This research will develop and design new data-driven risk prediction principles and management (DDRPM) tools that anticipate and manage a variety of community risks, which fire departments are increasingly required to respond to, including medical, fire, and safety emergencies. Today, much of their work focuses on community risk reduction (CRR), a paradigm that seeks to mitigate risks before they lead to emergencies in the first place. The CRR paradigm will leverage new data-driven risk prediction and management (DDRPM) tools to predict and respond to a variety of community risks. Yet, designing DDRPM tools to realize this vision requires deep understanding of current work practices, and the potential future impacts of such tools on labor (e.g., increased data work), workers (e.g., decreased autonomy), and communities (e.g., intensified surveillance of marginalized populations). Understanding the intersection of sociotechnical work practices for handling risks and the design of data-driven computational tools requires fundamental human-centered computing research. The fire service is key to the health, safety, and security of individuals, communities, and society; thus, this research is primed to provide lasting, practical benefits. This project will directly benefit the study sites and the populations they serve since insights drawn from ethnographic research will be disseminated to study sites and participants.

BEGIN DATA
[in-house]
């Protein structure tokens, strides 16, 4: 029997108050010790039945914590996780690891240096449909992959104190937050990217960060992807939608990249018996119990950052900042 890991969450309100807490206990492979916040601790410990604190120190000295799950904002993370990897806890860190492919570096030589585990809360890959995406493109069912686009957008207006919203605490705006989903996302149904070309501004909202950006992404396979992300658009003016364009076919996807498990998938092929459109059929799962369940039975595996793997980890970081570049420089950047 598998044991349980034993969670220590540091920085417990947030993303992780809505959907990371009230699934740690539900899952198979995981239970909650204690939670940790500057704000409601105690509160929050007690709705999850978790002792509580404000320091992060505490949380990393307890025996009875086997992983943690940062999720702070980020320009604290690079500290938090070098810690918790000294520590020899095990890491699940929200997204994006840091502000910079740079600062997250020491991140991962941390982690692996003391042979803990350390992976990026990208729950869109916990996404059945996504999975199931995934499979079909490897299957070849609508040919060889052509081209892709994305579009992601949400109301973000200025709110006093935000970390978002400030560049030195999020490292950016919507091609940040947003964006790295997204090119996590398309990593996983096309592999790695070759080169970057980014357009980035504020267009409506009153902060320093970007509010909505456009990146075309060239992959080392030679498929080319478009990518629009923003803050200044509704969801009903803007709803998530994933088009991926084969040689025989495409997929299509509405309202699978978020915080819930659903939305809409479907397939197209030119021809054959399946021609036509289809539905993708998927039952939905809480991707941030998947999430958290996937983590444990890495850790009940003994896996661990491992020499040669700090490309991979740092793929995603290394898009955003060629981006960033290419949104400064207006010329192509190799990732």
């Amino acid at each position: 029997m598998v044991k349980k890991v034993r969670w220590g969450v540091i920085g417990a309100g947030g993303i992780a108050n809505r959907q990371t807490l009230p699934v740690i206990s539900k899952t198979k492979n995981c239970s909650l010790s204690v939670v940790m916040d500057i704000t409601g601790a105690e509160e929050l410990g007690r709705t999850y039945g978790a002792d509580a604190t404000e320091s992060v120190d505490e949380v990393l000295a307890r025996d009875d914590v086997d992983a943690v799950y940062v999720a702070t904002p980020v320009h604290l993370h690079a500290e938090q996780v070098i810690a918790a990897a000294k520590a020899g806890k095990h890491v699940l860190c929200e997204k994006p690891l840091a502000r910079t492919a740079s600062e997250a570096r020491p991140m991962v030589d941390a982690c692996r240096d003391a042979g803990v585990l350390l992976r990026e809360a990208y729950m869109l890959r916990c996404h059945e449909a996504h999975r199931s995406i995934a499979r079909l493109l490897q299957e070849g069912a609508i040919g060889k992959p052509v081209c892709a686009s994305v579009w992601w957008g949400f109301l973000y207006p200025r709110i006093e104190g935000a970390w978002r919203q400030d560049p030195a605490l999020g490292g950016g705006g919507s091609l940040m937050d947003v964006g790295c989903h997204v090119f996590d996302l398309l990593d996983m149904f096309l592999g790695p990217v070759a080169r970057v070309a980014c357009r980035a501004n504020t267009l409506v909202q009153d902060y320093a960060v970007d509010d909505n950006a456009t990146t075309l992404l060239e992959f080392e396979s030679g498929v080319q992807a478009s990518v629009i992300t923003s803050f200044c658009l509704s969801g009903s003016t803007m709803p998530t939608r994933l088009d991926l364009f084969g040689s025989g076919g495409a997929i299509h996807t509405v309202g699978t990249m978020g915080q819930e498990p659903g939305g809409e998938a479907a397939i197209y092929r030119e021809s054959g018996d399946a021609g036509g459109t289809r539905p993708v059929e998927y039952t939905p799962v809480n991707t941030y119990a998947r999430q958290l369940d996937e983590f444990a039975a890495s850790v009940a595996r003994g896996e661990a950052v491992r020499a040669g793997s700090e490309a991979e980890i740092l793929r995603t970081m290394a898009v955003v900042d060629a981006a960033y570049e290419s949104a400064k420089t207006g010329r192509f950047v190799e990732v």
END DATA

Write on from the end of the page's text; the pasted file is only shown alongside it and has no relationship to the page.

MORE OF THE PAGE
This project has multiple goals: (1) comprehensive empirical exploration of community-oriented risk work performed by fire personnel and their associated data work, (2) development of a human-centered design process for the future of DDRPM tools, (3) co-designing speculative DDRPM tools with fire departments, and (4) developing a sociotechnical theory of risk work. It will achieve these goals in three phases. First, it will document current practices of community-focused risk work and community data resources using in-depth ethnographic research in three fire departments. The ethnographic data will be leveraged as part of a novel human-centered design process that combines ethnography, inquiry through design, participatory design, and speculative design. Second, the team of researchers will co-design speculative prototypes for DDRPM in partnership with the study participants. This methodological approach will fill a crucial gap in research and design of sustainable data-driven tools for risk handling by enabling consideration of impacts of design of DDRPM tools on future work practices in the fire service and on communities. Third, the team will evaluate the resulting speculative prototypes to understand how they shift visions of technologically-supported community risk work for the fire service. Both the design process and the co-designed prototypes will be disseminated to the fire service professional community.
* I am grateful to NSF's HCC program for supporting this project (#2211360).
* This is a collaborative project between Arizona State University, UC Irvine, and George Mason University.